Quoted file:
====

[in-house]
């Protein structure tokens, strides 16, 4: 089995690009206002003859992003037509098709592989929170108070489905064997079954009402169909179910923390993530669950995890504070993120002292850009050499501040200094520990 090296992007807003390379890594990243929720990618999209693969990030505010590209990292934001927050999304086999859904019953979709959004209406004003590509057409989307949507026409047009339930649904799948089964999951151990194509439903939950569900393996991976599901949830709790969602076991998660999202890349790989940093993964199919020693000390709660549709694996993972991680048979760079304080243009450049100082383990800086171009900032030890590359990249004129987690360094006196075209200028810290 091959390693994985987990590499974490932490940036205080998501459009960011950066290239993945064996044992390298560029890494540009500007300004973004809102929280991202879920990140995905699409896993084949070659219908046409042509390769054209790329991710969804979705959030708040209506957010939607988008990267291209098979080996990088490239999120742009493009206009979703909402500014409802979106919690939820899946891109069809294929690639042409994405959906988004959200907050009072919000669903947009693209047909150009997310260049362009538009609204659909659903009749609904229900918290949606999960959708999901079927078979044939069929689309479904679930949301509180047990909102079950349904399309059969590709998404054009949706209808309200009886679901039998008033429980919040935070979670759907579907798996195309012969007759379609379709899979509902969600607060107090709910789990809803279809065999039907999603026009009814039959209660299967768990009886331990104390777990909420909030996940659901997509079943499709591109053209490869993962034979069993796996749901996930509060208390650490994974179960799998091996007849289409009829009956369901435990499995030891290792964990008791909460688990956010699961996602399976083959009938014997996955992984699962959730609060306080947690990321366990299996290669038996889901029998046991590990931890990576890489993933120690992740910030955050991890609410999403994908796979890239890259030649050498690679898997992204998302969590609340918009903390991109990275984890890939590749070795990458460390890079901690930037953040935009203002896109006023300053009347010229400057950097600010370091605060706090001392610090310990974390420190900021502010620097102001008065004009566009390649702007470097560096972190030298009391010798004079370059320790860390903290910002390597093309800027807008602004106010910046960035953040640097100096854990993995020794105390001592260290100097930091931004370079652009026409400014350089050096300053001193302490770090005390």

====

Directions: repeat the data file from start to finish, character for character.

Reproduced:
[in-house]
């Protein structure tokens, strides 16, 4: 089995690009206002003859992003037509098709592989929170108070489905064997079954009402169909179910923390993530669950995890504070993120002292850009050499501040200094520990 090296992007807003390379890594990243929720990618999209693969990030505010590209990292934001927050999304086999859904019953979709959004209406004003590509057409989307949507026409047009339930649904799948089964999951151990194509439903939950569900393996991976599901949830709790969602076991998660999202890349790989940093993964199919020693000390709660549709694996993972991680048979760079304080243009450049100082383990800086171009900032030890590359990249004129987690360094006196075209200028810290 091959390693994985987990590499974490932490940036205080998501459009960011950066290239993945064996044992390298560029890494540009500007300004973004809102929280991202879920990140995905699409896993084949070659219908046409042509390769054209790329991710969804979705959030708040209506957010939607988008990267291209098979080996990088490239999120742009493009206009979703909402500014409802979106919690939820899946891109069809294929690639042409994405959906988004959200907050009072919000669903947009693209047909150009997310260049362009538009609204659909659903009749609904229900918290949606999960959708999901079927078979044939069929689309479904679930949301509180047990909102079950349904399309059969590709998404054009949706209808309200009886679901039998008033429980919040935070979670759907579907798996195309012969007759379609379709899979509902969600607060107090709910789990809803279809065999039907999603026009009814039959209660299967768990009886331990104390777990909420909030996940659901997509079943499709591109053209490869993962034979069993796996749901996930509060208390650490994974179960799998091996007849289409009829009956369901435990499995030891290792964990008791909460688990956010699961996602399976083959009938014997996955992984699962959730609060306080947690990321366990299996290669038996889901029998046991590990931890990576890489993933120690992740910030955050991890609410999403994908796979890239890259030649050498690679898997992204998302969590609340918009903390991109990275984890890939590749070795990458460390890079901690930037953040935009203002896109006023300053009347010229400057950097600010370091605060706090001392610090310990974390420190900021502010620097102001008065004009566009390649702007470097560096972190030298009391010798004079370059320790860390903290910002390597093309800027807008602004106010910046960035953040640097100096854990993995020794105390001592260290100097930091931004370079652009026409400014350089050096300053001193302490770090005390």